Webster's Electronic Dictionary"—something that deceives
by producing a false or misleading impression of reality.  
 
Spinozism differs with Nagarjuna's use of the word 'illusion': {Perhaps it is a translation problem?}
{
Deceived? when the thing that is changing is a real memory? That memory was a link in the natural chain of events; things would not be what they became without that link. It is an illusion (imagination) only when the thing is a false subjective memory. 

{I define 'real' that which is a product of cause and effect.}




Jainism (jie'niz uhm) n.
1. a dualistic religion founded in the 6th century B. C. as a revolt against current Hinduism and     emphasizing asceticism and nonviolence toward all living creatures.

"Jainism" from Encyclopædia Britannica Premium Service. [Accessed September 4, 2004]. 



karma  L3:III,
[
KarmaA Sanskrit word that means "action." Good actions bring a good rebirth, and bad actions bring a bad rebirth]
1. (in Hinduism and Buddhism) action seen as bringing upon oneself inevitable results, either in     this life or in a reincarnation.
2. (in Theosophy) the cosmic principle of rewards and punishments for the acts performed in a     previous incarnation.
3. the good or bad {
subjective terms} emanations felt to be generated by someone or something. 
   
{Since in Spinozism there is no free-will there is no praise/merit, no blame/demerit/sin (Mark Twain and Spinoza), it therefore differs in the "karma" belief; but that does not matter. Religion being an hypothesis designed to achieve peace-of-mind, it need not be rational or true; it needs only to bring peace-of-mind to the believer, see "A Little Story".
Karma's cash value is its pedagogy."
} 

[1820-30; < Skt: nom., acc. sing. of karman act, deed]  

[karma] Sanskrit, "action."
The balance of merit and demerit accumulated by an individual, which determines the nature of one's next reincarnation.
 

S<karma. Literally, "action," especially ritual, moral action: any deed that will bring about certain corresponding effects in this or a future lifetime; also, the law or principal governing these cause-and-effect relationships.>S:358



karuna: compassion that serves the interests of other sentient beings {not out of altruism, but as a mother for her child}. 



kerygma:
1. the preaching of the gospel of Christ, esp. in the manner of the early church.

[1885-90; < Gk kérygma proclamation, preaching = keryk-, s. of keryssein to proclaim, der. of kêryx herald + -ma n. suffix of result]-



Krishna (krish'nuh) n. {Equivalent to Spinoza's G-DDeus}
1. an embodiment or personification (as of a principle, attitude, or view of life) of Vishnu.

"Krishna" from Encyclopædia Britannica Premium Service. [Accessed September 27, 2004]. 


limen (lie'muhn) n. pl. <li-mens, lim-i-na>(lim'uh nuh)
1. THRESHOLD (def. 4).
threshold Def 4. Also called <limen.> the point at which a stimulus is of sufficient intensity to begin to produce an effect: the threshold of consciousness; a low threshold of pain. [bef. 900; ME; OE threscold, threscwald, c. ON threskoldr; akin to THRESH in old sense " trample, tread "; -old, -wald unexplained]

[1890-95; < L]


log'ical pos'itivism n.
1. a philosophical movement that rejects all transcendental metaphysics, statements of fact     being held to be meaningful only if they have verifiable consequences in experience and in     statements of logic, mathematics, or philosophy, with such statements of fact deriving their     validity from the rules of language. Also called <log'ical empir'icism>.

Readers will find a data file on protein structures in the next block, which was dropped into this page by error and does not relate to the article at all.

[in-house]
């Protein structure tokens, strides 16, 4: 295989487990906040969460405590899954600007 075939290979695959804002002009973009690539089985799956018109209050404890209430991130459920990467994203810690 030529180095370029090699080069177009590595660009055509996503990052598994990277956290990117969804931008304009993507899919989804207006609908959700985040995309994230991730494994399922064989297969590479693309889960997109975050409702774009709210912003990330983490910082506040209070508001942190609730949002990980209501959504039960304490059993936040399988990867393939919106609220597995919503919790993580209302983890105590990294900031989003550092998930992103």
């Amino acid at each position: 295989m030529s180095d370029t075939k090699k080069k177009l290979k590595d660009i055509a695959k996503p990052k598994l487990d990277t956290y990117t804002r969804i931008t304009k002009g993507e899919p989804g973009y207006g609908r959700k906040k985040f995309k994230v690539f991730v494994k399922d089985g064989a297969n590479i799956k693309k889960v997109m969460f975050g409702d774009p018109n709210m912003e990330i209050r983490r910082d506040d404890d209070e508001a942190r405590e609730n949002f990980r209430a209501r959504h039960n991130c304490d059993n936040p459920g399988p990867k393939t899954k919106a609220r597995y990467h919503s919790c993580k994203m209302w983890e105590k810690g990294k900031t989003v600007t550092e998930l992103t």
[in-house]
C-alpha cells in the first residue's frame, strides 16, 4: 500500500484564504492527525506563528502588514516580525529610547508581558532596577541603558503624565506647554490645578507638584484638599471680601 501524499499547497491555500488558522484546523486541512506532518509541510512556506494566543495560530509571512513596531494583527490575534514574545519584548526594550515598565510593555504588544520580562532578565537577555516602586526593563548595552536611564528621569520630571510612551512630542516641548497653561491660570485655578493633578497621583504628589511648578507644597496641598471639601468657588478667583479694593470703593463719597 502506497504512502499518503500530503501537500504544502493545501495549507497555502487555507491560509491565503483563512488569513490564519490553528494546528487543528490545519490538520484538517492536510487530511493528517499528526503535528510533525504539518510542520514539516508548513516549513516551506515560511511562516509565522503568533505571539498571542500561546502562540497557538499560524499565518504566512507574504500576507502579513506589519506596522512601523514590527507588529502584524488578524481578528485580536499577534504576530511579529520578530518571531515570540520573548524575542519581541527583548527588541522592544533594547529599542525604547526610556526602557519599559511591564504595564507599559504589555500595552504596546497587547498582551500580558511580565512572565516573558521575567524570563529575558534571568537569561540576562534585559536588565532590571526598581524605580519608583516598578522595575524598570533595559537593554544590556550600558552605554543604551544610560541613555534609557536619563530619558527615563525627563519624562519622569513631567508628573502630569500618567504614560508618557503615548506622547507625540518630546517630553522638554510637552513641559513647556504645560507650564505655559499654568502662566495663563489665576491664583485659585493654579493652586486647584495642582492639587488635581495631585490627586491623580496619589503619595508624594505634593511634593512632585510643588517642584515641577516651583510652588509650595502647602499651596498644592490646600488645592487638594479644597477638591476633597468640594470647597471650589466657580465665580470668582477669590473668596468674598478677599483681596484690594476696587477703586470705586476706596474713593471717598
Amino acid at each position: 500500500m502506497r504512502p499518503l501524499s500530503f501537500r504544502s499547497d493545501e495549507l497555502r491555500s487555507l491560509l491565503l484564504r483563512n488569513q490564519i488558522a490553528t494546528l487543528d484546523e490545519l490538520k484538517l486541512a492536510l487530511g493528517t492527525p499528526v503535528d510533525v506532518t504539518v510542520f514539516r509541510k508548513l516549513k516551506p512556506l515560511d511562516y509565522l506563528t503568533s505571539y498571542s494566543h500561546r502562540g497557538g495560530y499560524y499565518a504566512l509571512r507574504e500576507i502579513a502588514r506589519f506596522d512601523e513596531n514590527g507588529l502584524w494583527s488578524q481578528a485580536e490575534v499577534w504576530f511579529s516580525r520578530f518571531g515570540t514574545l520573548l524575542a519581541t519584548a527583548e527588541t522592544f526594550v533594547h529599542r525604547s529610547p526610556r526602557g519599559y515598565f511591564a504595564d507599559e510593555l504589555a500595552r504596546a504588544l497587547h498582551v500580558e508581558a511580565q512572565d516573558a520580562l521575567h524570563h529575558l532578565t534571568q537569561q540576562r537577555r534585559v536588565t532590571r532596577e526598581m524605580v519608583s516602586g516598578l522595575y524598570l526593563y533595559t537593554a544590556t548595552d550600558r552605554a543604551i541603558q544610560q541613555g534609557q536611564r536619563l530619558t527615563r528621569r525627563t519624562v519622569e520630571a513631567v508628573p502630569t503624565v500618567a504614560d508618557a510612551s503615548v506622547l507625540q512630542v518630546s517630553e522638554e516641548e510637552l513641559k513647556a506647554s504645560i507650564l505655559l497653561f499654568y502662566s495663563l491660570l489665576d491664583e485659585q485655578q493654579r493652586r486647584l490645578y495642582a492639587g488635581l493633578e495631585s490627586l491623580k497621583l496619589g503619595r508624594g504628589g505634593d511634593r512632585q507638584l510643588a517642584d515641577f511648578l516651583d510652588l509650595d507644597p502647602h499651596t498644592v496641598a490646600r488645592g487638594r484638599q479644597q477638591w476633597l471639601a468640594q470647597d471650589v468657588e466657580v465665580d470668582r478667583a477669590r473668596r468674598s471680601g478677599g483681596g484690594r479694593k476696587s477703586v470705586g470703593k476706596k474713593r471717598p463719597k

[1930-35]
 
 
 



Mahayana: CG1:5:21, L12:I, L12:IIC, TB1:12:181, TB1:12:181{6}, L12:III,
the "Great Vehicle," a reform movement that appeared in the Buddhist community in India around the beginning of the Common Era. Eventually the Mahayana dominated the Buddhism of Tibet, China, Japan, Korea, and Vietnam.

"Mahayana" Encyclopædia Britannica Premium Service. [Accessed September 27, 2004].



mandala
a meditational device that is a representation of the Buddhist universe.
 

S<Literally, a "circle"; a structured arena for depicting and encountering a pantheon of Buddhas and bodhisattvas and various other levels of reality.>S:358 
 
 



[mantra]
a powerful word or phrase that is spoken or chanted in ritual or as an aid when practising meditation.
 

S<A set of words or sounds endowed with spiritual or magical potency; sometimes translated as "spell.">S:358
 



Middle Path
{Moderation}

                                                                         (Rahula, What the Buddha Taught, p. 92) 


myth (mith) n.
1. a traditional or legendary story, esp. one that involves gods and heroes and explains a     cultural practice or natural object or phenomenon.
2. stories of this kind collectively; mythology.
3. an invented story, fictitious person, etc.: His account of the event is pure myth.
4. a belief or set of beliefs, often unproven or false, that have accrued around a person,     phenomenon, or institution: myths of racial superiority.

[1820-30; < LL mythos < Gk mythos story, word]



Nikaya Buddhism: Britannica, Strong88, L5:divergent, L12:Nikaya,
The "Buddhism of the schools"; a nonderogatory term used instead of Hinayana (the Lesser Vehicle).



nirvana: L6, L12:III:A2,
W<In Buddhism and other Indian religions, literally "extinction" and/or "extinguishing", is the culmination of the yogi's
pursuit of liberation.>W  

{Nirvana is equivalent to Spinoza's peace-of-mind (acquiescence of spirit or mind)}.

[Nirvana means "to extinguish" or 'to blow out" or "cessation" of desire.] [Pari nir va' na means "complete extinction"] 

1.  Cessation of suffering, the goal of Buddist life.
2. (often cap.) (in Buddhism) the final release from the cycle of reincarnations as a result of the     extinction of individual passion, hatred, and delusion, Parinirvana.